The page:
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IBIS Journal 1: Aspects of Illustration
Journal 1 contains the first in-depth studies of two important illustrators working in the early part of the 20th century, Willy Pogány by Robin Greer and Alice B. Woodward by Geoffrey Beare, together with a comprehensive analysis of the illustrations to Christina Rossetti's poem "Goblin Market" by Lorraine Janzen Kooistra. The journal has 144 pages finely printed on ivory paper and has a sewn binding. It has four full-colour plates and is handsomely presented in full colour laminated covers.
Willy Pogány was born in Szeged, Hungary, in 1883. Having studied in Budapest, Munich and Paris, he had established himself as a talented and original illustrator in London publishing circles by 1906, and in the years from 1907 to 1915 produced a series of important and influential illustrated books, including The Ancient Mariner and the stories from Wagner's Tannhaüser, Parsifal and Lohengrin. With the outbreak of WWII he moved to America, where he worked not only as an illustrator but as mural artist, designer for theatre and film, and decorator of theatres and hotels. In America his work as an illustrator included a series of popular books by Paidraic Colum retelling epic tales and a wide variety of other volumes for both children and adults. He died in 1955. The journal assembles such biographical material as exists, publishes a comprehensive bibliography of his book and magazine illustrations in both England and the US, and reproduces a selection of his work, including some striking but long forgotten illustrations for magazines.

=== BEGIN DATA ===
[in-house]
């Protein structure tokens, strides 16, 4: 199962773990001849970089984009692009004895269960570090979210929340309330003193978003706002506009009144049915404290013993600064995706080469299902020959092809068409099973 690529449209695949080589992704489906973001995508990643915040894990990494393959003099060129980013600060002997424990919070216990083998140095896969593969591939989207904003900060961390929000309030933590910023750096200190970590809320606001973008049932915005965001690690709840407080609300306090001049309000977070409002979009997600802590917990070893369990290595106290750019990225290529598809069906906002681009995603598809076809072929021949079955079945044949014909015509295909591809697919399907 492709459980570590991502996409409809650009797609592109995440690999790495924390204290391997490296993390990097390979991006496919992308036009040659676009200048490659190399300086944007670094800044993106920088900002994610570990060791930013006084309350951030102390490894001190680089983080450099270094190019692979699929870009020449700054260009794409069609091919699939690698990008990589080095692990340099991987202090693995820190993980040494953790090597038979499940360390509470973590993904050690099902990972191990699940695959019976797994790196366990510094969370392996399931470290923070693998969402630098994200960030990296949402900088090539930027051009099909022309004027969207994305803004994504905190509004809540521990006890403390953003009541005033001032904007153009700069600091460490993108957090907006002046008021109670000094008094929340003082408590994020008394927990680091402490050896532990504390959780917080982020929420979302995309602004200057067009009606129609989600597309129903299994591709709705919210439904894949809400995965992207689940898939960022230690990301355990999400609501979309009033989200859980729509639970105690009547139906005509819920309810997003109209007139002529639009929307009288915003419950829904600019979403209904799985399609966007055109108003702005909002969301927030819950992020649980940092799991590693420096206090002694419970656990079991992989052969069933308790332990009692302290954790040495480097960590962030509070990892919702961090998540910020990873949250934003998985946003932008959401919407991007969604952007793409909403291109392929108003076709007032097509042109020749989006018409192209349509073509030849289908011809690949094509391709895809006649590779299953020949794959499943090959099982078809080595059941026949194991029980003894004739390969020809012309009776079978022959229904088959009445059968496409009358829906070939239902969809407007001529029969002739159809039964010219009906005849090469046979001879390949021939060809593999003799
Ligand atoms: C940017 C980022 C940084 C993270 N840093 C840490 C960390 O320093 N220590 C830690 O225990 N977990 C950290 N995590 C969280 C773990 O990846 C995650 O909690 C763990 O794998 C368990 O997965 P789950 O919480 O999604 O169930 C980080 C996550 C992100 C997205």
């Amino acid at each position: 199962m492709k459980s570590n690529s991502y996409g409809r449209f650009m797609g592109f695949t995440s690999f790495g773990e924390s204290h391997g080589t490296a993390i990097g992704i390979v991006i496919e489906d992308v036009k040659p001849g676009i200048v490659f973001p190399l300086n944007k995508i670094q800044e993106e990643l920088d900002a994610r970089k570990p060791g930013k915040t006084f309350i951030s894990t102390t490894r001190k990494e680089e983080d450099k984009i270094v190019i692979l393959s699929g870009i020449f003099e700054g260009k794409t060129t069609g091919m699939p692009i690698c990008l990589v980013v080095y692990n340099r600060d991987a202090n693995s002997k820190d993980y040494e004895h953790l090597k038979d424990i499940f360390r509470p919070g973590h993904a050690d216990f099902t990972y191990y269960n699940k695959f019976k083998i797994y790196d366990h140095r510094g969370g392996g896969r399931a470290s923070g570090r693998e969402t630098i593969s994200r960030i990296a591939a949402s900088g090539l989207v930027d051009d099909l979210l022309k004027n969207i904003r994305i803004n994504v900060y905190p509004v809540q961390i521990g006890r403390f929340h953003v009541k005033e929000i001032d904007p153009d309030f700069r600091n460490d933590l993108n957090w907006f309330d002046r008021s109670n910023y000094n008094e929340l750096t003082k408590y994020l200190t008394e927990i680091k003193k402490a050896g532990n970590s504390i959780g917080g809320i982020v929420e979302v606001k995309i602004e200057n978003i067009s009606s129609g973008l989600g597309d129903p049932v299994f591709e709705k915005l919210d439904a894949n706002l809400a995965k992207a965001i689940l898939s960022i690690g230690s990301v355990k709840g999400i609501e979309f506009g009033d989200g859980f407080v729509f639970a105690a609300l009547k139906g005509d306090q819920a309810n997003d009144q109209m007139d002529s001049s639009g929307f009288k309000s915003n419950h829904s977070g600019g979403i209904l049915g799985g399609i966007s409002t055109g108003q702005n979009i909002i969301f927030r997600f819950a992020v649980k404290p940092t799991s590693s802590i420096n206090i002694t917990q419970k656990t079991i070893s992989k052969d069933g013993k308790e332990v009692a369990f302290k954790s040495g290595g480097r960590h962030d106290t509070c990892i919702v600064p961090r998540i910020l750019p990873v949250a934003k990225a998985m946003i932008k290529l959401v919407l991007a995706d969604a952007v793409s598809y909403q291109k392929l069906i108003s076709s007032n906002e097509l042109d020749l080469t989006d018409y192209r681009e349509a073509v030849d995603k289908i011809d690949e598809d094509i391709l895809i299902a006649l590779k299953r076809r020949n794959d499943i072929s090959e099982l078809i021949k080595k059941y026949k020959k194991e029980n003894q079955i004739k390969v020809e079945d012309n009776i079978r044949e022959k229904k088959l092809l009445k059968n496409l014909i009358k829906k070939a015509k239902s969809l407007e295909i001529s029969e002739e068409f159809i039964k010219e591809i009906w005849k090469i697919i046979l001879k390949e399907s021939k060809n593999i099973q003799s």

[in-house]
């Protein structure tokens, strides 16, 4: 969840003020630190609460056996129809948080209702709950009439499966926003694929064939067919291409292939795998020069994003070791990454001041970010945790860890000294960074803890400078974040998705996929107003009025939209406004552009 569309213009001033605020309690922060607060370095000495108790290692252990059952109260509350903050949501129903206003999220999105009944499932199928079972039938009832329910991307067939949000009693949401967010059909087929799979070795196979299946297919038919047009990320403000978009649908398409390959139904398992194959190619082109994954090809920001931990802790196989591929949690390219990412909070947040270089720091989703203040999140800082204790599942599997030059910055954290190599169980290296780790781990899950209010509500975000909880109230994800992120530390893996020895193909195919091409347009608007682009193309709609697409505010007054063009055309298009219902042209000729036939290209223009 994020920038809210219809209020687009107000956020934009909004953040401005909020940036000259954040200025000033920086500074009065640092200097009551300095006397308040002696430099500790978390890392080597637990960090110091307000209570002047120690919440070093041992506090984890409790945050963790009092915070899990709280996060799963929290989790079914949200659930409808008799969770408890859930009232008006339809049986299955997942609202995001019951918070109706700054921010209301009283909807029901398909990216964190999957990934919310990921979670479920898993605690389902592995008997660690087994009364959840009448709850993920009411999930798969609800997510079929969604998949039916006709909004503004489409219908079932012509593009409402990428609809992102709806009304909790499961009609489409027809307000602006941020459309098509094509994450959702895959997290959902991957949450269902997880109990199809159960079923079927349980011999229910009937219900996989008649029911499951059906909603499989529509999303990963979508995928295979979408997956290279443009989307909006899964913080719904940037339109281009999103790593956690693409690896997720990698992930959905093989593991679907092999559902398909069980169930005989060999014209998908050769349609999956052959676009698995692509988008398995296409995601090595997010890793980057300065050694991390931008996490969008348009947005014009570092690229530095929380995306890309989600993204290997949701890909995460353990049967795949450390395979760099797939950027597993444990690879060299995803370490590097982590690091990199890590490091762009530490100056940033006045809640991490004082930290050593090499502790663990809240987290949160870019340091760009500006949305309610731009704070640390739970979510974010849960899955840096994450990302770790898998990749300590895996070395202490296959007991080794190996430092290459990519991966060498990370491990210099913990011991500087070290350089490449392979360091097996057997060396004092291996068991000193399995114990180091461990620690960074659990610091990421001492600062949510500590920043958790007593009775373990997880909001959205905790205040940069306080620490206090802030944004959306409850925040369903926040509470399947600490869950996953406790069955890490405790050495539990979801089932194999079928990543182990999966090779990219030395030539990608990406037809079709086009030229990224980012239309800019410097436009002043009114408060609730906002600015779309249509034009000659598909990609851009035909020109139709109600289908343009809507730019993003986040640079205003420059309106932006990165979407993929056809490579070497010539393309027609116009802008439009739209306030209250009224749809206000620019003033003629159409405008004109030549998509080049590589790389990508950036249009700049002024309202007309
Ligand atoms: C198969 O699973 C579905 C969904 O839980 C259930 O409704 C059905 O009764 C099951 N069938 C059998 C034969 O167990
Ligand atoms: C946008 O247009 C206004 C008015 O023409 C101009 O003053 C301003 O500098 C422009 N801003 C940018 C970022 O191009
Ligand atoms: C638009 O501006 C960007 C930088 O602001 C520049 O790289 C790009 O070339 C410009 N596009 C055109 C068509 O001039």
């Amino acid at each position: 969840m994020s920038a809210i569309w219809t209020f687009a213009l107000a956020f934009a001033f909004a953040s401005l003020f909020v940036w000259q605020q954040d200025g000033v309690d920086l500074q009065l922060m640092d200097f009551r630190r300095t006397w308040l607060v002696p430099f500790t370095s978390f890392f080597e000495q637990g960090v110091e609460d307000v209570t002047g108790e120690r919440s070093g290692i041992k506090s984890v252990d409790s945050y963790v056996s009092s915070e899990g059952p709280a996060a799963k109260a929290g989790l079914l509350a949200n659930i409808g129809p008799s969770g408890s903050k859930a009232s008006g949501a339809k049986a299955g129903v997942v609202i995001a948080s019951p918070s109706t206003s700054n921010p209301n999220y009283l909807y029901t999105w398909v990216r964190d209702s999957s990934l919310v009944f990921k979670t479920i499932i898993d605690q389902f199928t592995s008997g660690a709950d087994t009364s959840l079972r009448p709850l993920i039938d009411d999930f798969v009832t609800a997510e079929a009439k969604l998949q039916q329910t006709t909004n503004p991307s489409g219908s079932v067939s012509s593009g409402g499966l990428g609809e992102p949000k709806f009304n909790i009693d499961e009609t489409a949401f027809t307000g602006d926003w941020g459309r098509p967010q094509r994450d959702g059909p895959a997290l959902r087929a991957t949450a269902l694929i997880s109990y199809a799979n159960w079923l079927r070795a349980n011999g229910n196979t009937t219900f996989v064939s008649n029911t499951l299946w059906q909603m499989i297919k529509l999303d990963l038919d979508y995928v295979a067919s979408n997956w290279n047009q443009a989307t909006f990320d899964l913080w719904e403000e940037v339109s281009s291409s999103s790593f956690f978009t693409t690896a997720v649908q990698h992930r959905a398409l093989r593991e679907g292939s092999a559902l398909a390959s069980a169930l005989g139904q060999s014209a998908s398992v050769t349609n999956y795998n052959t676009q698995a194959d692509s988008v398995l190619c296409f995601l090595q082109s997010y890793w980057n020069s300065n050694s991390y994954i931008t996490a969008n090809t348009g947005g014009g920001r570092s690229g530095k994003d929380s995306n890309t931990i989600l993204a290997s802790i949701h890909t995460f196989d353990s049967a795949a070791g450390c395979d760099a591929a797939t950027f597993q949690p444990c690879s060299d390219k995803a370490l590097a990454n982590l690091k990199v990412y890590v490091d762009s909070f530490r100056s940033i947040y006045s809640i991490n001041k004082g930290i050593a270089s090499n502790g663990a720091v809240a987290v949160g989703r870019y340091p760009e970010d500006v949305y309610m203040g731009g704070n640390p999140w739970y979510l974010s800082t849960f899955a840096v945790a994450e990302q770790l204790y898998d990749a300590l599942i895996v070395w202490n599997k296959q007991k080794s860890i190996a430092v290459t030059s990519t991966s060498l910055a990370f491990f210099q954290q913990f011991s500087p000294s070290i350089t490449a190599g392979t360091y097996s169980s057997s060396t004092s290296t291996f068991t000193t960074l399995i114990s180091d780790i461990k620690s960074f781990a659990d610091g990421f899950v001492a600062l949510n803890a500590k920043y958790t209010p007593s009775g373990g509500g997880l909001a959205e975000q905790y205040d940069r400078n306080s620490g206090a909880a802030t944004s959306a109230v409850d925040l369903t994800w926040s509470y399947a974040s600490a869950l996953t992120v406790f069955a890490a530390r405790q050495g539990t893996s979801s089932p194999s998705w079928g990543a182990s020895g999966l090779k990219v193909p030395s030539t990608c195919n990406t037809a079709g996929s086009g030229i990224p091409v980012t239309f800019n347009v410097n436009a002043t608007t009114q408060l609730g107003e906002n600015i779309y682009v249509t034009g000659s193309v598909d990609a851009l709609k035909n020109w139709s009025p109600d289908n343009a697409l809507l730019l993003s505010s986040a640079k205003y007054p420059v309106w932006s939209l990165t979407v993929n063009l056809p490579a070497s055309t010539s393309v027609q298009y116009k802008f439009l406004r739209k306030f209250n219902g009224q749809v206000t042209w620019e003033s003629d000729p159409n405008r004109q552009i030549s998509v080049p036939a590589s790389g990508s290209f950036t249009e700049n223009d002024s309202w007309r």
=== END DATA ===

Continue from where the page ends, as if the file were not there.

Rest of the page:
Alice B. Woodward was born in Chelsea, London, in 1862. She had four sisters and two brothers. Her father was keeper of geology at the South Kensington Museum and she and her sisters often provided drawings for books and articles written by her father and his colleagues. She studied at the National Art Training School and the Royal College, and also at Westminster and the Académie Julien, Paris. She exhibited paintings (of scenes in Normandy and Norfolk) and designs for process reproduction at the 91 Art Club, a Chelsea club for women artists. She took lessons in illustration from Joseph Pennell and Maurice Greiffenhagen and her connection with Pennell led to commissions from Dent and Macmillan to illustrate children's books. For Dent she succeeded Aubrey Beardsley as illustrator for the last two volumes of the Bon Mots series. However, it was for Blackie that she did her best black and white work, illustrating a series of outstanding children's books between 1896 and 1900 including To Tell the King the Sky is Falling, Adventures in Toyland and Red Apple and Silver Bells. She continued to contribute to annuals and school primers until the 1920s, but from 1907 her main publisher was G Bell & Sons for whom she illustrated The Peter Pan Picture Book. For this she provided 28 coloured plates and it has been continuously in print from 1907 to the present in one form or another. This was followed by the stories of two of Gilbert and Sullivan's operas and a number of children's books all with coloured illustrations. Amongst the last of her books was a volume of Myths and Legends of the Australian Aboriginals which she illustrated in 1930 when she was 68 years old and for which she provided an atmospheric set of watercolour illustrations that capture the mystery of these ancient tales.
In her comprehensive analysis of the illustrations to Christina Rossetti's poem "Goblin Market" Professor Lorraine Janzen Kooistra explores the varying approaches to the illustration of this enduringly popular work from its inception to the present day. From the first designs by Dante Gabrielle Rossetti, through the beautiful and haunting illustrations of Laurence Housman, to Kinuko Craft's 1970s images for Playboy she traces the changing responses of artists to the text over the years. The piece includes details of a newly rediscovered edition with illustrations by Willy Pogány and the first publication of a wood engraving by Hilary Paynter.
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